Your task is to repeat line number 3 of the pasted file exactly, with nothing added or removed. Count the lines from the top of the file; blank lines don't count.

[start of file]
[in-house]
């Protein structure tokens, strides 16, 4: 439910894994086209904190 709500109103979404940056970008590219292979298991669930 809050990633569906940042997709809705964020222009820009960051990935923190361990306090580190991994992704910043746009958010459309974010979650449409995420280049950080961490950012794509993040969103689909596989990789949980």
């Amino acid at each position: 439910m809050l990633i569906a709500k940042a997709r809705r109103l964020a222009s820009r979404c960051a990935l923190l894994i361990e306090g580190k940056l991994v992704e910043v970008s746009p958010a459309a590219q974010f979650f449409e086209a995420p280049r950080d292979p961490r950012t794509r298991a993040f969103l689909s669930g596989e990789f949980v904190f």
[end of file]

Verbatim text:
């Amino acid at each position: 439910m809050l990633i569906a709500k940042a997709r809705r109103l964020a222009s820009r979404c960051a990935l923190l894994i361990e306090g580190k940056l991994v992704e910043v970008s746009p958010a459309a590219q974010f979650f449409e086209a995420p280049r950080d292979p961490r950012t794509r298991a993040f969103l689909s669930g596989e990789f949980v904190f």